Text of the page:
TAIC: Breaking the mould

20 June 2003
Of all the pan-Arab institutions established during the oil boom of the 1970s and 80s, few have been more successful than The Arab Investment Company (TAIC). For a start, it is still a vibrant, profitable concern after almost three decades of operations in a volatile business. Second, as will undoubtedly be stressed during TAIC's 30th birthday celebrations next July, it has fulfiled its mandate with aplomb.

'We are the IFC [International Finance Corporation] of the Arab world,' says TAIC director general Saleh al-Humaidan. 'We act as a catalyst for economic development, industrial diversification and regional integration through the support of cross-border commercial activity.'

TAIC's operations are divided between direct equity investments in its shareholder countries (see chart) and general banking activities. The equity investments are managed out of TAIC's headquarters in Riyadh, supported by offices in Cairo, Tunis and Amman, and the banking operations are run out of an offshore banking unit (OBU) in Bahrain.

'When we are looking at prospective equity investments, we have three major criteria,' says Al-Humaidan. 'We look at the size of the project - our prime area is projects with total costs between $20 million-300 million - because one of the conditions of TAIC investing is a seat on the board, and on some of the larger projects this can cost too much. We look at the role the project will play in economic integration or development: priority is given to those projects producing semi-finished goods or feedstock for other regional industries. We look at how our equity investment can help in the development of indigenous resources: will it generate employment or use raw materials?'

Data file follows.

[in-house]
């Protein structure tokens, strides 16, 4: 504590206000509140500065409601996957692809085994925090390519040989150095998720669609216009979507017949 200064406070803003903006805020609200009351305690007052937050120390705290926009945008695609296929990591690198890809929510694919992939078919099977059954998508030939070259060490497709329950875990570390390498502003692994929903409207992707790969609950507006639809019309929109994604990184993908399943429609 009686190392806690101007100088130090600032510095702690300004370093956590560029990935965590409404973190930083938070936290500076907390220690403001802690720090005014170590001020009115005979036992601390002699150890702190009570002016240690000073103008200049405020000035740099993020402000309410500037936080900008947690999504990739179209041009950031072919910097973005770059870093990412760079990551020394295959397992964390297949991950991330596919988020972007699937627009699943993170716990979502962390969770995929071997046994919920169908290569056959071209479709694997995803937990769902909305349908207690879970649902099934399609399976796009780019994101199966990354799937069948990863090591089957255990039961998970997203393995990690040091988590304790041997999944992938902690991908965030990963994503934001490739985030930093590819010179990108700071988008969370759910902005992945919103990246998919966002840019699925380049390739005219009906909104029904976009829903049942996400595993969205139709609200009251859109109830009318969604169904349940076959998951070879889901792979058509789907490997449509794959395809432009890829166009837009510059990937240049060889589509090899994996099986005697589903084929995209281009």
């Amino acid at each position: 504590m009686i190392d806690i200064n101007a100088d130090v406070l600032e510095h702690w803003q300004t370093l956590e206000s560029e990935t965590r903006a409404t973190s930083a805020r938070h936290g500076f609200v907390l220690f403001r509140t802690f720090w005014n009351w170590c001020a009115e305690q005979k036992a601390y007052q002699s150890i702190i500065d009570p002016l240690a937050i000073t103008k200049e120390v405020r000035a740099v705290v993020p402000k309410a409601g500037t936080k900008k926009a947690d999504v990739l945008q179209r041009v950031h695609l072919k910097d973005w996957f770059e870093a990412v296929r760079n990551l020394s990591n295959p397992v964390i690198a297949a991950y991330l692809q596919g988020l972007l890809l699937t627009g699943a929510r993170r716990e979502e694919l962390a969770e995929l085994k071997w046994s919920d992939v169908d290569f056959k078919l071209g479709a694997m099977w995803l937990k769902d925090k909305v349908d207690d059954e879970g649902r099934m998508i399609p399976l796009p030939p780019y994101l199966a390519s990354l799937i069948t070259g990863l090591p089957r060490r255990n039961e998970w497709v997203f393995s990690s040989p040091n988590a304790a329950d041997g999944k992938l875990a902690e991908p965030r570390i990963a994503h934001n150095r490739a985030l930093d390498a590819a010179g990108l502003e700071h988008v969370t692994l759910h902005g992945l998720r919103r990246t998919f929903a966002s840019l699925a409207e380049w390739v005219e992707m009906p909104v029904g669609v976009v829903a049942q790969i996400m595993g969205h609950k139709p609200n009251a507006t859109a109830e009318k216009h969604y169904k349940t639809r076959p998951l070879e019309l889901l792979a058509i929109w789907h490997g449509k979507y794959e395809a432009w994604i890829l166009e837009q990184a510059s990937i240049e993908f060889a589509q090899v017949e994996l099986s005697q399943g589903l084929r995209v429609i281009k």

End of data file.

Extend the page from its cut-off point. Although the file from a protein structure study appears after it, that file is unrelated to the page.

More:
TAIC is circumspect over the position it takes in its affiliates. It avoids holding more than 33 per cent of total equity, and usually targets positions worth 10-15 per cent. 'We want a seat on the board - we want to be able to have influence - but we don't want management control,' says Al-Humaidan. TAIC is also careful to avoid companies whose ownership is dominated by a small number of shareholders. 'We want to use our presence as a catalyst to bring in other shareholders,' he says. 'We bring capital but we also bring experience, technical abilities and access to authority, as our shareholders are also the governments of the countries the companies are operating in.'

TAIC's shareholder base is one of its strengths, but the interests of the 17 governments do not always coincide. Some take the long-term view and focus on TAIC's role as a catalyst for regional economic development. Others - usually those with more strained fiscal positions - have shown a greater interest in the dividend streams generated.

However, all have benefited from the income TAIC has distributed and the investments it has made in member countries. One of the best examples is TAIC's single largest investment, the $62.4 million placed in Sudan's Kenana Sugar Company. 'In social terms, this has been an excellent investment,' says Al-Humaidan. 'The plantation and sugar processing plant has grown enormously and is now a major employer that has, from scratch, built schools, roads and hospitals to support a major complex. It now produces 50 per cent of sugar consumed domestically and has started exporting a range of products.' A long list of successful projects could be drawn up, and it would include the likes of Jordan Petroleum Refinery and Cellulose du Maroc.